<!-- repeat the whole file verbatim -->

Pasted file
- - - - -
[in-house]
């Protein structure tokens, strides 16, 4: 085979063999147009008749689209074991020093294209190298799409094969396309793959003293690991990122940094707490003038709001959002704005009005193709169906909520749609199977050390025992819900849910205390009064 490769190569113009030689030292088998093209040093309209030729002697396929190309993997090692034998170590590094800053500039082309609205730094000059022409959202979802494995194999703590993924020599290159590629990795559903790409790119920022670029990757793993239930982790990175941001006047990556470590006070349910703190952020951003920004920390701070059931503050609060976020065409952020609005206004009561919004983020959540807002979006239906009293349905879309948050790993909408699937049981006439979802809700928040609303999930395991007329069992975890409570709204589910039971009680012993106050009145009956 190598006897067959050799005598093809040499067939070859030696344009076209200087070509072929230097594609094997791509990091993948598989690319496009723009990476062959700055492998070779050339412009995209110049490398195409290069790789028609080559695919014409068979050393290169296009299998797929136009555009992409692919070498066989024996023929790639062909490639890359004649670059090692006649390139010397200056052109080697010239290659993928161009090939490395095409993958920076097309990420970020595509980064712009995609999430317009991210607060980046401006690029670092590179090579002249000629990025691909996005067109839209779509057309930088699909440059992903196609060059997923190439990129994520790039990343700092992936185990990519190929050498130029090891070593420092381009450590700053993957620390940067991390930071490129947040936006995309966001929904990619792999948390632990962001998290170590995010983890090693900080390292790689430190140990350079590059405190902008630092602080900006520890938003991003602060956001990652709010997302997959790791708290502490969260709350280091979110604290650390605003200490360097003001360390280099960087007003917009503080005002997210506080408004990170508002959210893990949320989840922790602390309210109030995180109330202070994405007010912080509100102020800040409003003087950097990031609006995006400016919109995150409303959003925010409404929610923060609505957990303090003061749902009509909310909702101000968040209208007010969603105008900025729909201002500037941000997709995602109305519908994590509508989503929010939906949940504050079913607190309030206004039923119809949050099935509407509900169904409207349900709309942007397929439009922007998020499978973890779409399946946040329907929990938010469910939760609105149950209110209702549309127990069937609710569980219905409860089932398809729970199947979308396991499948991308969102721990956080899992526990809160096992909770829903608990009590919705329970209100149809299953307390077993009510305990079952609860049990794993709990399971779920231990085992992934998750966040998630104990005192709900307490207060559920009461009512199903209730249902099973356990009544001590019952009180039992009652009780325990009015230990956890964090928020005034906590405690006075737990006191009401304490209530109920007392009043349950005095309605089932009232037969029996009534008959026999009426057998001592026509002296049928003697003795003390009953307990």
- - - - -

[in-house]
């Protein structure tokens, strides 16, 4: 085979063999147009008749689209074991020093294209190298799409094969396309793959003293690991990122940094707490003038709001959002704005009005193709169906909520749609199977050390025992819900849910205390009064 490769190569113009030689030292088998093209040093309209030729002697396929190309993997090692034998170590590094800053500039082309609205730094000059022409959202979802494995194999703590993924020599290159590629990795559903790409790119920022670029990757793993239930982790990175941001006047990556470590006070349910703190952020951003920004920390701070059931503050609060976020065409952020609005206004009561919004983020959540807002979006239906009293349905879309948050790993909408699937049981006439979802809700928040609303999930395991007329069992975890409570709204589910039971009680012993106050009145009956 190598006897067959050799005598093809040499067939070859030696344009076209200087070509072929230097594609094997791509990091993948598989690319496009723009990476062959700055492998070779050339412009995209110049490398195409290069790789028609080559695919014409068979050393290169296009299998797929136009555009992409692919070498066989024996023929790639062909490639890359004649670059090692006649390139010397200056052109080697010239290659993928161009090939490395095409993958920076097309990420970020595509980064712009995609999430317009991210607060980046401006690029670092590179090579002249000629990025691909996005067109839209779509057309930088699909440059992903196609060059997923190439990129994520790039990343700092992936185990990519190929050498130029090891070593420092381009450590700053993957620390940067991390930071490129947040936006995309966001929904990619792999948390632990962001998290170590995010983890090693900080390292790689430190140990350079590059405190902008630092602080900006520890938003991003602060956001990652709010997302997959790791708290502490969260709350280091979110604290650390605003200490360097003001360390280099960087007003917009503080005002997210506080408004990170508002959210893990949320989840922790602390309210109030995180109330202070994405007010912080509100102020800040409003003087950097990031609006995006400016919109995150409303959003925010409404929610923060609505957990303090003061749902009509909310909702101000968040209208007010969603105008900025729909201002500037941000997709995602109305519908994590509508989503929010939906949940504050079913607190309030206004039923119809949050099935509407509900169904409207349900709309942007397929439009922007998020499978973890779409399946946040329907929990938010469910939760609105149950209110209702549309127990069937609710569980219905409860089932398809729970199947979308396991499948991308969102721990956080899992526990809160096992909770829903608990009590919705329970209100149809299953307390077993009510305990079952609860049990794993709990399971779920231990085992992934998750966040998630104990005192709900307490207060559920009461009512199903209730249902099973356990009544001590019952009180039992009652009780325990009015230990956890964090928020005034906590405690006075737990006191009401304490209530109920007392009043349950005095309605089932009232037969029996009534008959026999009426057998001592026509002296049928003697003795003390009953307990």